Garth Lagerwey, the front office architect of those successful RSL teams and now GM with the Seattle Sounders, was a backup goalkeeper on that 1997 team. So was Jeff Cassar, now RSL’s manager, who was injured and not available for the Open Cup final. Also on that team were current RSL assistant Ted Eck and Vancouver Whitecaps director of soccer operations Tom Soehn, himself a former MLS manager.
Kreis was on his way to becoming Major League Soccer’s original 100-goal scorer. (Great trivia: he is the only player to have hit the inaugural goal for two MLS franchises, doing so for Dallas in 1996 and Real Salt Lake in 2005.) Two years after that Open Cup championship Kreis became the first American-born player voted league MVP, doing so with the first 15-goal, 15-assist season in league history. He would be named an MLS All-Star five times.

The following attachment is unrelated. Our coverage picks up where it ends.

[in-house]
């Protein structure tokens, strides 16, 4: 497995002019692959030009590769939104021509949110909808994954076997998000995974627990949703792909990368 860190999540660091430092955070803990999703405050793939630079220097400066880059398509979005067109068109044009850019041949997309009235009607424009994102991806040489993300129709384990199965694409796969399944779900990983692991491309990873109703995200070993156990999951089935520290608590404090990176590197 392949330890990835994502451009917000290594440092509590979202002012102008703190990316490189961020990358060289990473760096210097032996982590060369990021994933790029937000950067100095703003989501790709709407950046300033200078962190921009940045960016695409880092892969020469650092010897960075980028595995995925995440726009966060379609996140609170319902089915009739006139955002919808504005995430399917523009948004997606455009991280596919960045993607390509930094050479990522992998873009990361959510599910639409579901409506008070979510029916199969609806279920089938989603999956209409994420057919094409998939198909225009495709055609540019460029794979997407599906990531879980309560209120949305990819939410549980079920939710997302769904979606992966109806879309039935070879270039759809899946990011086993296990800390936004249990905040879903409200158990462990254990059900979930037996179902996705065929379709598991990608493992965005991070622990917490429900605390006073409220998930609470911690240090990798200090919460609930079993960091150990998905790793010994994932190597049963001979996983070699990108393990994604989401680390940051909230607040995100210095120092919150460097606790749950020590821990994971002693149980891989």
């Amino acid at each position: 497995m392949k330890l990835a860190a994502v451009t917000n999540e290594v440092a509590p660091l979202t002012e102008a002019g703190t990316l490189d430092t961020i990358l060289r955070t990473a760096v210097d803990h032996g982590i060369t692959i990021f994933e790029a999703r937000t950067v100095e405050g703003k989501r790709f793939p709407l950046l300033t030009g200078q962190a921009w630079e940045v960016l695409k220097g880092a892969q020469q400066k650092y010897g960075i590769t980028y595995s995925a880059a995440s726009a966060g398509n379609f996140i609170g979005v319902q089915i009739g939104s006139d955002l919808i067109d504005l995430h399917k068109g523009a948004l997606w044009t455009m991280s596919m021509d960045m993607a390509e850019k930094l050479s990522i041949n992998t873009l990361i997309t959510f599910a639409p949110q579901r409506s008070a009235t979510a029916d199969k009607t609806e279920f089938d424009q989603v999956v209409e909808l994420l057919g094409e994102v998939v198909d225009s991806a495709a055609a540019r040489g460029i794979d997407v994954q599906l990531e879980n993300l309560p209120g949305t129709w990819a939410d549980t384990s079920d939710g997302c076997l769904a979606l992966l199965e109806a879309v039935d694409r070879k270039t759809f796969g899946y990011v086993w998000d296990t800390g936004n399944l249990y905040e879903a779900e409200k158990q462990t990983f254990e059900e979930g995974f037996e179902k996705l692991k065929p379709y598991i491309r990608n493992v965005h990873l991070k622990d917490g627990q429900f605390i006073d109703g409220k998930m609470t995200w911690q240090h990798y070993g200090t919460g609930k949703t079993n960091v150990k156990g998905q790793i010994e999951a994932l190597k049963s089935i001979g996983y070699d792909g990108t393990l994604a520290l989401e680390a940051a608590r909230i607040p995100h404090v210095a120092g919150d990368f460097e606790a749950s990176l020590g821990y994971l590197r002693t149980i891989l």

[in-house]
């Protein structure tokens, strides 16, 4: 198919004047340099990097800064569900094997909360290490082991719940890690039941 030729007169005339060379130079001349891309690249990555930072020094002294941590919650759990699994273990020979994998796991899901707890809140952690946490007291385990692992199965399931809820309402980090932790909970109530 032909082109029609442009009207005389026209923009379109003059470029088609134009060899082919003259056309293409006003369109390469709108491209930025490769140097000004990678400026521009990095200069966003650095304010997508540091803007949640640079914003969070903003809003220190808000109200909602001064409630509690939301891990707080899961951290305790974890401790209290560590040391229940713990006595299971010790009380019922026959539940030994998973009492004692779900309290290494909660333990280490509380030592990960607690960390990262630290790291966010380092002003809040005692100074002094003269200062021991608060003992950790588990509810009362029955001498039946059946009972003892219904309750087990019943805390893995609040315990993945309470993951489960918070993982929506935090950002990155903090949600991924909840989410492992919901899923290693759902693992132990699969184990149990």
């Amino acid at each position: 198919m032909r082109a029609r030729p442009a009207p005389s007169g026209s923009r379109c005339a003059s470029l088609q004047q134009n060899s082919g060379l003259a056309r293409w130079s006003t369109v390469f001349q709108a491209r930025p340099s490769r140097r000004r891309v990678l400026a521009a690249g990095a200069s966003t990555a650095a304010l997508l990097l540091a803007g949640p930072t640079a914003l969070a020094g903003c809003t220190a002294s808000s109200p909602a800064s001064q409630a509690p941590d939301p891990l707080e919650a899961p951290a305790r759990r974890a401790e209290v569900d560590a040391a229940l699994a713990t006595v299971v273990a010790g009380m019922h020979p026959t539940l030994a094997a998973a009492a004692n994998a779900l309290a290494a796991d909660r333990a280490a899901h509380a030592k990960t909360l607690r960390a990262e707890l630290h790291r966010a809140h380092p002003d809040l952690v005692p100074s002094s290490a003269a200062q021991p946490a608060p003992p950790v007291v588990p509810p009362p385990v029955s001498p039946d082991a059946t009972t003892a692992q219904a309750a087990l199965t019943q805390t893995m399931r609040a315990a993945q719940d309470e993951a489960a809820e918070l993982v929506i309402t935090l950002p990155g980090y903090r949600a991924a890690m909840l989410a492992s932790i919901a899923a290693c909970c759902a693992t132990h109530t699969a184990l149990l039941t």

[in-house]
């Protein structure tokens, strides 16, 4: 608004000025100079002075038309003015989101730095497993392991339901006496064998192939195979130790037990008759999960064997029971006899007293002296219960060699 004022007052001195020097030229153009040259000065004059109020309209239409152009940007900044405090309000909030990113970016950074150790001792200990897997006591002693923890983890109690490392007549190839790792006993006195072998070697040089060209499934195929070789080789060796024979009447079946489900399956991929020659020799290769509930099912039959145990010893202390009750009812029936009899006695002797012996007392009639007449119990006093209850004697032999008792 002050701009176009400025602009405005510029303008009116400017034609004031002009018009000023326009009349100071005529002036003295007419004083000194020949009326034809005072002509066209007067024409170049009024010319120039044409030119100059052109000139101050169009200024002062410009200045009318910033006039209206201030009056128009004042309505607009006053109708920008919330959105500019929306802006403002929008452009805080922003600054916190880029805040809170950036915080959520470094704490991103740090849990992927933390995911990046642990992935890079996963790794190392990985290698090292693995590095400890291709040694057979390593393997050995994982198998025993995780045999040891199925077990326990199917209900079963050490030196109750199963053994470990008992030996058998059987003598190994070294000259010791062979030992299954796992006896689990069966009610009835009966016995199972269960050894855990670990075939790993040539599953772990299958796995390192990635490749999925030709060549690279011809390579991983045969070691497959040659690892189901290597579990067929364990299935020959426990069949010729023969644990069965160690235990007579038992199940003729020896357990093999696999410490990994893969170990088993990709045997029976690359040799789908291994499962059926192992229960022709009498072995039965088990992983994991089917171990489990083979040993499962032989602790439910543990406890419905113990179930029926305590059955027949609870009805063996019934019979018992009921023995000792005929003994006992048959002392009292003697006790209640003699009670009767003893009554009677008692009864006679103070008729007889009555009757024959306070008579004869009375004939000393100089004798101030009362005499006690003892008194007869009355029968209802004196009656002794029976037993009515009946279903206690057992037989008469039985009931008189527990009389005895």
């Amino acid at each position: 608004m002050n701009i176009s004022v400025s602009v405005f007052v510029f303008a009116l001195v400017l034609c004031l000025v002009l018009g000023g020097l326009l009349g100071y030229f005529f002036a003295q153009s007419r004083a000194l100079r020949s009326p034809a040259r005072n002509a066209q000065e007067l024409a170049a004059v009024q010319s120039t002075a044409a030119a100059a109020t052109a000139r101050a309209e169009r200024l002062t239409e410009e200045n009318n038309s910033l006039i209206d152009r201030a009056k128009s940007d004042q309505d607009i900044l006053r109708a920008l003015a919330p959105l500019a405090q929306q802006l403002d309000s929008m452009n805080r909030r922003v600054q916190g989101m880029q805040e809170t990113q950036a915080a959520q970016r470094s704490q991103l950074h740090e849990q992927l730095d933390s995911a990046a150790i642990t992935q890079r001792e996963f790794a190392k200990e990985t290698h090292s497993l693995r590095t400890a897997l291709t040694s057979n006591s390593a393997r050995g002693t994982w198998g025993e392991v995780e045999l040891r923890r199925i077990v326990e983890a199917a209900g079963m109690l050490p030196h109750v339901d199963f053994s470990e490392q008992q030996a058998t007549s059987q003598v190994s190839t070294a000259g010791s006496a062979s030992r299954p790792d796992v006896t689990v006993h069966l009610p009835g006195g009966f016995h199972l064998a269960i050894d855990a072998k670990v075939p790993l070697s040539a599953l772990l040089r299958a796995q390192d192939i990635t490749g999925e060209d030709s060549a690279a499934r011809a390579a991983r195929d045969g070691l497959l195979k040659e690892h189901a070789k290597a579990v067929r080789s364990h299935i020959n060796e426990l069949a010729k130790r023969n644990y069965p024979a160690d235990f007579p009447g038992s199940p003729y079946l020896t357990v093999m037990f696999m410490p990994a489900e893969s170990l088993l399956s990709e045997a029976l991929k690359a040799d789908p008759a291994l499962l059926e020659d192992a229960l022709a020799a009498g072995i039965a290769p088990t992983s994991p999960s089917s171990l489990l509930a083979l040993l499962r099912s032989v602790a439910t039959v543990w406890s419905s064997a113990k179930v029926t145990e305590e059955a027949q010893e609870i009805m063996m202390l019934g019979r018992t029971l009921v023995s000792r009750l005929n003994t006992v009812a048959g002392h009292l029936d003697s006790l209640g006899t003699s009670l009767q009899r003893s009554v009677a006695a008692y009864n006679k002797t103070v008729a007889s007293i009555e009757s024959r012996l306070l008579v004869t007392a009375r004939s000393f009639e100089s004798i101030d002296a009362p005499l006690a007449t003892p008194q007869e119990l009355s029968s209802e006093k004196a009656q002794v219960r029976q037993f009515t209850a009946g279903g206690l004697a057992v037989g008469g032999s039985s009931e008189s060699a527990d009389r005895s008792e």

But team-wise, the list of achievement was far shorter. A few of those of the early Dallas Burn men had come with Dir from the Colorado Foxes, having won two championships in the early 1990s in the old A-League. But for Kreis and quite a few others, their personal list of professional championships begins and ends with the Dewar Cup hoist that night in Indiana.
“That’s one of the fondest memories I have as a player,” Kreis said as he and others recalled the 1997 crown. “It’s the only trophy I ever won as player. In fact, it was the only final I ever got to play in.”
Jason Kreis was pivotal to the Dallas Burn in its run to the 1997 U.S. Open Cup title.
He recalled not starting for much of the 1997 season, but that he “did start in all the Open Cup matches, and felt like I had a big hand in getting our team to the final.”